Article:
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Select ALL that apply to eukaryotic transcription.
The RNA may remain in the nucleus or exit to the cytoplasm through the nuclear pore complex.
The RNA may be further processed, including polyadenylation, capping, and splicing.
The RNA sugar-phosphate backbone forms with assistance from DNA polymerase.
Hydrogen bonds between the new RNA strand and the DNA strand break, freeing the newly synthesized RNA strand.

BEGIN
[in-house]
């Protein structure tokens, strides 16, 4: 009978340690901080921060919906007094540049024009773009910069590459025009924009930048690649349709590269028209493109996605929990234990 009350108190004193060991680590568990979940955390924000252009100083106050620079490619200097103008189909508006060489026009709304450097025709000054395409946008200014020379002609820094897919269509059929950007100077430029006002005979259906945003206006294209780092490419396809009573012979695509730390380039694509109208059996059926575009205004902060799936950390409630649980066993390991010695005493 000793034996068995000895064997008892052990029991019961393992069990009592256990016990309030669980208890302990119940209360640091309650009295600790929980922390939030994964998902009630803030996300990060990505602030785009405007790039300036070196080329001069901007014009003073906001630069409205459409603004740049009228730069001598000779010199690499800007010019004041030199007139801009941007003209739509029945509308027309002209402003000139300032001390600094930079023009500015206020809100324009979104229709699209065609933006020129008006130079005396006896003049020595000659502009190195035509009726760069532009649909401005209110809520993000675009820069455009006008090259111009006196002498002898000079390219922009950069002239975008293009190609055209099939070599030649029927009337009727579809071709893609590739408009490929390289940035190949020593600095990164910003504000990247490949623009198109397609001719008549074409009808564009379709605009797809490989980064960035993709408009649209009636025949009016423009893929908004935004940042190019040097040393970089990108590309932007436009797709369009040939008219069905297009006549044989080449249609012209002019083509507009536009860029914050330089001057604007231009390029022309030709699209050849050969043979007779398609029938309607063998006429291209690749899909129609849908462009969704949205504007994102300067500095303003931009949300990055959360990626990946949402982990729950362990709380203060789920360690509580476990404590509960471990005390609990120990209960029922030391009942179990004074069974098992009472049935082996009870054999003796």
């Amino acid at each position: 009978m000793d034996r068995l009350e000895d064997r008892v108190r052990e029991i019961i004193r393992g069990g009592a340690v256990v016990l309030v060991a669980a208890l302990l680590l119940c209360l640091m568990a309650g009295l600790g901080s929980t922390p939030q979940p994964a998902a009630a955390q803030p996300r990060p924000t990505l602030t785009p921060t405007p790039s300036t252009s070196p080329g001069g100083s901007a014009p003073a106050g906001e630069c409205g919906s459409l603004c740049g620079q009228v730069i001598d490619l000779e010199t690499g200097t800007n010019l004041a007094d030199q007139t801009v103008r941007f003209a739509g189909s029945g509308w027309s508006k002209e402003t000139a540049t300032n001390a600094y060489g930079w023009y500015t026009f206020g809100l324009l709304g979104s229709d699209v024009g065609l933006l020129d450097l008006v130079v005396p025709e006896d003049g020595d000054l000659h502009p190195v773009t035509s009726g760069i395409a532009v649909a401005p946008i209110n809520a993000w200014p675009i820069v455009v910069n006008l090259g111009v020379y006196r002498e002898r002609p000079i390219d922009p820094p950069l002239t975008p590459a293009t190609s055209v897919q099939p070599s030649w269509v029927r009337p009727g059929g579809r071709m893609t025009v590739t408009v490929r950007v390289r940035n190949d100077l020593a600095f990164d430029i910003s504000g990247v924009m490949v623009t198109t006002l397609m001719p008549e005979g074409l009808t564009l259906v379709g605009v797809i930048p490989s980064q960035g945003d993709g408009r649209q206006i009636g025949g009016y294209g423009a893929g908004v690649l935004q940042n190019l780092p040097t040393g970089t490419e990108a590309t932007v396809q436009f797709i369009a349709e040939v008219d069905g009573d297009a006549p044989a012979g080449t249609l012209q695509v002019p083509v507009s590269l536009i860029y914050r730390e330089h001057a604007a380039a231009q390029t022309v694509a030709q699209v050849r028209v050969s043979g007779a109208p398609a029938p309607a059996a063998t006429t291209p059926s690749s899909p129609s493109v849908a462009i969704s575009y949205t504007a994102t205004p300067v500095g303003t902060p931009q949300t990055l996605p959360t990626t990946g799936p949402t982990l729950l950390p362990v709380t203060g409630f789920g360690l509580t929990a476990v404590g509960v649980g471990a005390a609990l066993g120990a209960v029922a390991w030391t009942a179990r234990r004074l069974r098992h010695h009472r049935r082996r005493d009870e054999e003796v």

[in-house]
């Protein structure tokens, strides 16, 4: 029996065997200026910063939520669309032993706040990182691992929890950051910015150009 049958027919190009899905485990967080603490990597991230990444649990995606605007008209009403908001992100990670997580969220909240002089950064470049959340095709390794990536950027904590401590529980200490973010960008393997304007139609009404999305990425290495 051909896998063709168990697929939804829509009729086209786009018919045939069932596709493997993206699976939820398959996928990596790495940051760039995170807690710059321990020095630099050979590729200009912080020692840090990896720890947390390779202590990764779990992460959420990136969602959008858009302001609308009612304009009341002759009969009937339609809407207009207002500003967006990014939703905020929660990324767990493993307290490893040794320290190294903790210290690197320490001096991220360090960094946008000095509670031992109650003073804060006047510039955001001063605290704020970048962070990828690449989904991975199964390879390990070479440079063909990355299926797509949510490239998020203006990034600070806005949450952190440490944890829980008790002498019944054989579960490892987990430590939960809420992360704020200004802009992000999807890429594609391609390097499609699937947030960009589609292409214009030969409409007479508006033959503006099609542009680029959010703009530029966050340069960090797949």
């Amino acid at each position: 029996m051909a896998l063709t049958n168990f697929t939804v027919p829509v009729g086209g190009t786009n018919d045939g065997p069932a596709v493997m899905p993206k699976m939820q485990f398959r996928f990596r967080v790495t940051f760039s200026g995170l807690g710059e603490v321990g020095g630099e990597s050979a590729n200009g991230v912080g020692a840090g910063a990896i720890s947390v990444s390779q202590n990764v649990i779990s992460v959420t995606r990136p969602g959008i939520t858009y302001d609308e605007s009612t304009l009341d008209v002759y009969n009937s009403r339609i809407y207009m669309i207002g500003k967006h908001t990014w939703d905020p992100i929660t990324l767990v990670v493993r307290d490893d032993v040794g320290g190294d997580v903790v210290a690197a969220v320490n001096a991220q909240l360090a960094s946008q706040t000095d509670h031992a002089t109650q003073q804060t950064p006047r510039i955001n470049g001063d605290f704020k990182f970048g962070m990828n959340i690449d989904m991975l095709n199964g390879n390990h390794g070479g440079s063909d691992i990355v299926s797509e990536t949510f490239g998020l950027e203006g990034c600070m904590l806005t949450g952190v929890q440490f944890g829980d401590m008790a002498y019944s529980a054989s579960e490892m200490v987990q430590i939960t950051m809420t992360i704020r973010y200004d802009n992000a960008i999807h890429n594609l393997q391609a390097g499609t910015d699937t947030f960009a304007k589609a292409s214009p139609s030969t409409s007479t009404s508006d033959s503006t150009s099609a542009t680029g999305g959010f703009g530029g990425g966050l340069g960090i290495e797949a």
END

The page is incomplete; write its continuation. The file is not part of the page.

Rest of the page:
One or more sigma factor proteins bind to the DNA polymerase holoenzyme, allowing it to bind to promoter DNA.
Messenger RNA may be immediately translated into protein, even while it is still being transcribed from the DNA.